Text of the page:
The ACT Government and the successful light rail consortium, Canberra Metro, yesterday signed contracts for stage one of the project and confirmed that construction on the Gungahlin to City route will commence next month.
At a media event to announce the signing, Minister for Capital Metro Simon Corbell unveiled an upgraded plan for the Alinga St terminus and provided details on a new square to be developed in the centre of Northbourne Avenue between the Sydney and Melbourne buildings.
“After nearly 100 years of debate and controversy over the development of urban rail for our city, the ACT Government has entered into a contract with Canberra Metro consortium for the delivery of light rail in our city,” Mr Corbell said.
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“I’m very pleased to say that today we’re announcing a number of key enhancements on the delivery of this project. The first will be the creation of a fantastic new city plaza right here on the median strip between the Sydney and Melbourne buildings. These are two of the ACT’s most iconic and heritage listed buildings and it’s critically important that we improve the quality of this vital public space.
“Secondly, the government has negotiated the delivery of an enhanced terminal design for the Alinga Street terminus in the location behind me. The enhancement of the Alinga Street terminus is critically important because it will be a key meeting place and focal point for public transport in our city.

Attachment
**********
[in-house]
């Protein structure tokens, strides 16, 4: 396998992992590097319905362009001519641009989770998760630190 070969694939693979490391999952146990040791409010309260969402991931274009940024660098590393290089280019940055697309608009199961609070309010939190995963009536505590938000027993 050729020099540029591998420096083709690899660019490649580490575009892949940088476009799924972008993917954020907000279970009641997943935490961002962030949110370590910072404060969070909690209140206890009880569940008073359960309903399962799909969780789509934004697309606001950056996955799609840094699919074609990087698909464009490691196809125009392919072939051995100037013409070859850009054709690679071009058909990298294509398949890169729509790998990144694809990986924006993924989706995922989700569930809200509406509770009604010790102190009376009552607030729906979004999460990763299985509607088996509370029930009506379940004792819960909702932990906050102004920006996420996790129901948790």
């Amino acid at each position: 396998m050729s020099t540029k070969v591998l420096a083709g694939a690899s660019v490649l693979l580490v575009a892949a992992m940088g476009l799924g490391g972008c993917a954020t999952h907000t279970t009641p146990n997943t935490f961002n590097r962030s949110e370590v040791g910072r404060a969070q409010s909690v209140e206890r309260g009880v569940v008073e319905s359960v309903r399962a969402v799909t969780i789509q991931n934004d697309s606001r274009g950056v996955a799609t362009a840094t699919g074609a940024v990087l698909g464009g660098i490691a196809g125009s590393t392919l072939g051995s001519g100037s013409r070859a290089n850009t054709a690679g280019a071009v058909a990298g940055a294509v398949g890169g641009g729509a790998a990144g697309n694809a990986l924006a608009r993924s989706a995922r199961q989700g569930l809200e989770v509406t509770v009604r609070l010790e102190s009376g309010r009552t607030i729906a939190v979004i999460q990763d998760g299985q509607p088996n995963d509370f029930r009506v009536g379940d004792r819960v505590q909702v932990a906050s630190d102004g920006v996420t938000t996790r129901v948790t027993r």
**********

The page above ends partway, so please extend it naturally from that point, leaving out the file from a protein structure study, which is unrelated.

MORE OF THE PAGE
“The government has also negotiated some very exciting enhancements to all of the stops along the route, that will deliver enhanced LED lighting design, which will be world class …”
With Can the Tram protesters standing in the background, Mr Corbell said initial works would commence in June with substantive works commencing in August.
He said over the 20 years of the contract the annual availability payment, which includes operational costs such as electricity, drivers and maintenance as well as construction costs, would be approximately $48m in the first 12 months of operations and finish at approximately $75m for the last 12 months of the contract term in 2038, with an average annual availability payment of approximately $64m.
“Over its 20 year operations period this contract will account for less than 1 per cent of ACT Government expenditure,” the Minister said.
“The Australian Government has also demonstrated its support by increasing its contribution to the project to $67 million.”
The contract’s capital cost would be approximately $710 million, less than the cost originally estimated in the business case for the project. This cost would be finalised when financial close for the project is reached in the coming weeks.
The ACT Government would be making a capital contribution of $375m towards the project in 2018-19. This $375m was funded from the sale of assets – such as ACTTAB, ageing public housing and ACT Government office accommodation – and included a 15% bonus from the Commonwealth as part of the Asset Recycling Initiative.
Figures for availability payments exclude territory contingency amounts and were approximate until the project reached financial close in the coming weeks.